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Oncogene. 2010 Jun 24;29(25):3593-604. doi: 10.1038/onc.2010.121. Epub 2010 May 3.

Differential androgen receptor signals in different cells explain why androgen-deprivation therapy of prostate cancer fails.

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  • 1Departments of Pathology, Urology, Radiation Oncology and Wilmot Cancer Center, George Whipple Laboratory for Cancer Research, University of Rochester Medical Center, Rochester, NY, USA.

Abstract

Prostate cancer is one of the major causes of cancer-related death in the western world. Androgen-deprivation therapy (ADT) for the suppression of androgens binding to the androgen receptor (AR) has been the norm of prostate cancer treatment. Despite early success to suppress prostate tumor growth, ADT eventually fails leading to recurrent tumor growth in a hormone-refractory manner, even though AR remains to function in hormone-refractory prostate cancer. Interestingly, some prostate cancer survivors who received androgen replacement therapy had improved quality of life without adverse effect on their cancer progression. These contrasting clinical data suggest that differential androgen/AR signals in individual cells of prostate tumors can exist in the same or different patients, and may be used to explain why ADT of prostate cancer fails. Such a hypothesis is supported by the results obtained from transgenic mice with selective knockout of AR in prostatic stromal vs epithelial cells and orthotopic transplants of various human prostate cancer cell lines with AR over-expression or knockout. These studies concluded that AR functions as a stimulator for prostate cancer proliferation and metastasis in stromal cells, as a survival factor of prostatic cancer epithelial luminal cells, and as a suppressor for prostate cancer basal intermediate cell growth and metastasis. These dual yet opposite functions of the stromal and epithelial AR may challenge the current ADT to battle prostate cancer and should be taken into consideration when developing new AR-targeting therapies in selective prostate cancer cells.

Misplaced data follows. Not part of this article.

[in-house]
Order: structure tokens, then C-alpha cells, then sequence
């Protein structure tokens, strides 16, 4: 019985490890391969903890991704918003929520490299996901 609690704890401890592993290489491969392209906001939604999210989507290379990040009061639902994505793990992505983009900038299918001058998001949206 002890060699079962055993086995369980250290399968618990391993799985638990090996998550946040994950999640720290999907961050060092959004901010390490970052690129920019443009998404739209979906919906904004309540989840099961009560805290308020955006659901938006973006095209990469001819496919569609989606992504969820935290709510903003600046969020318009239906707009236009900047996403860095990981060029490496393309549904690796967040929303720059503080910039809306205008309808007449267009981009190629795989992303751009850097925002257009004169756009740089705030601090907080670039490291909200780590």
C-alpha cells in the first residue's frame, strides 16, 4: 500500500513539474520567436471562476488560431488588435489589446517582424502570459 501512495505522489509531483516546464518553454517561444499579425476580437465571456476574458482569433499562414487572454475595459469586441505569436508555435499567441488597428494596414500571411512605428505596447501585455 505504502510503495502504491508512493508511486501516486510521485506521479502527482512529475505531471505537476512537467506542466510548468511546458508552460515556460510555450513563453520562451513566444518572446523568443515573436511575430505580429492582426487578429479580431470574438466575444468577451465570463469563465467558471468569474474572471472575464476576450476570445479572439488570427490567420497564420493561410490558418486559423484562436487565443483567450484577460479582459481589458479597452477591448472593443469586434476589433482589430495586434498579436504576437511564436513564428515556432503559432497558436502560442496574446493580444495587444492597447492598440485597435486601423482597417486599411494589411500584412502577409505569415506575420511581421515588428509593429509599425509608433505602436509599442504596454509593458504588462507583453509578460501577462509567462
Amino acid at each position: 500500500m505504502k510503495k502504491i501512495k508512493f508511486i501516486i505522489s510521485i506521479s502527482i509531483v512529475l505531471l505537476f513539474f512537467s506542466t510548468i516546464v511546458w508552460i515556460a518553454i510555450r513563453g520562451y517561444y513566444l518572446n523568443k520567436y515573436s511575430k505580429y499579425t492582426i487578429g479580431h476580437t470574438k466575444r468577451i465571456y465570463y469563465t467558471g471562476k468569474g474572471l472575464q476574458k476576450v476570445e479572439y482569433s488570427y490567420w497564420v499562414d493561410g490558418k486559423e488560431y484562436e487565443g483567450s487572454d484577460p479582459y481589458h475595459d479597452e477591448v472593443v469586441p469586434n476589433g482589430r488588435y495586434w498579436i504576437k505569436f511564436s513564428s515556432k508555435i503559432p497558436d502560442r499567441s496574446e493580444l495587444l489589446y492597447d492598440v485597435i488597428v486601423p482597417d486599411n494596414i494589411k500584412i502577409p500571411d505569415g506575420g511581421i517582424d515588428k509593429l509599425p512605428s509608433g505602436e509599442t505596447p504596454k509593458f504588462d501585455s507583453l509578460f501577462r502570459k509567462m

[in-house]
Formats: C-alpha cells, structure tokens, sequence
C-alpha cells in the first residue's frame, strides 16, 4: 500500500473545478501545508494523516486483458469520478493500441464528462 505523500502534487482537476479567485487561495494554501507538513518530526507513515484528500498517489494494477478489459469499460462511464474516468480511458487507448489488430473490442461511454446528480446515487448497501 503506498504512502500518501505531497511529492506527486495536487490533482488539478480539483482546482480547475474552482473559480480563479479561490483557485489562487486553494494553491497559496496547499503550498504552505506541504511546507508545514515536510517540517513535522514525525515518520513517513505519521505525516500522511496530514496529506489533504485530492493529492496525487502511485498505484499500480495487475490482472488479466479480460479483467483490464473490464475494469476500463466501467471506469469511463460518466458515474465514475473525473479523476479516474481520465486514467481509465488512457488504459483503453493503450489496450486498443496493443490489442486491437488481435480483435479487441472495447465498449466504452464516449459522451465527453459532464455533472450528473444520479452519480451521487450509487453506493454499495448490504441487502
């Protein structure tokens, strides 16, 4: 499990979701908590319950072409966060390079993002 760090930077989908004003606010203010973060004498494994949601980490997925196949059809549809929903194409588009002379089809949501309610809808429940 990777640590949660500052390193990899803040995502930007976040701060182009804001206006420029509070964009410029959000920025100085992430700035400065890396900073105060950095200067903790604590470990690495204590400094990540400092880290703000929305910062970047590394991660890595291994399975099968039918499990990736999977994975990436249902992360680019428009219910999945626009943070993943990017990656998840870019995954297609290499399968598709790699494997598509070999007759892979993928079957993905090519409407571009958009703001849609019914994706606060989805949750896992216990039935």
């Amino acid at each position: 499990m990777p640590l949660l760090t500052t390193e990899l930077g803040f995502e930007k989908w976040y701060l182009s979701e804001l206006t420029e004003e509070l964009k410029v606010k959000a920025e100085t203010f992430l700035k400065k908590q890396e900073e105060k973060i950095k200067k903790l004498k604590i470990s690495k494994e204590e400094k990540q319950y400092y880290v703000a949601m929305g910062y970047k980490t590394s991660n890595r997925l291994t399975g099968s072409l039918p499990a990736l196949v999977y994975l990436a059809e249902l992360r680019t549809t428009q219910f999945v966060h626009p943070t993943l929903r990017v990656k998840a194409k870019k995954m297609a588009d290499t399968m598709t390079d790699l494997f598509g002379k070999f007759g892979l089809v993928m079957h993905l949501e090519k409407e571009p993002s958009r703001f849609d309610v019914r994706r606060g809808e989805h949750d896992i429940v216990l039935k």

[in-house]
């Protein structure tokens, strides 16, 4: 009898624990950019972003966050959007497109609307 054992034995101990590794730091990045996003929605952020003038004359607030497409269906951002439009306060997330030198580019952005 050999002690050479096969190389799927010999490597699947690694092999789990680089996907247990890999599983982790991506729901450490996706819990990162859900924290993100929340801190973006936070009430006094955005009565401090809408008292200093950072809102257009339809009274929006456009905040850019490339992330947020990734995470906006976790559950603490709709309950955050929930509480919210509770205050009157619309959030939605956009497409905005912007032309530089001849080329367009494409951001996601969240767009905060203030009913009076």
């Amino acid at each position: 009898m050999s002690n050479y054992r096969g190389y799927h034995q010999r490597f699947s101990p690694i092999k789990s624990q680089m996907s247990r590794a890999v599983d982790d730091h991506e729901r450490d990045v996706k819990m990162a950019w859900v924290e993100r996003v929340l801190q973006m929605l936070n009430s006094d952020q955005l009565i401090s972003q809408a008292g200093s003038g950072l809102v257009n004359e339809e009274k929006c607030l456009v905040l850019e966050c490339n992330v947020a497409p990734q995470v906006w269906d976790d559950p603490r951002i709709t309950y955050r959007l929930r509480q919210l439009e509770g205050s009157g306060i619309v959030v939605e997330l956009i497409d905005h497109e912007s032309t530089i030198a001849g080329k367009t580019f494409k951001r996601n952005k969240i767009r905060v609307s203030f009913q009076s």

PMID:
20440270
[PubMed - indexed for MEDLINE]
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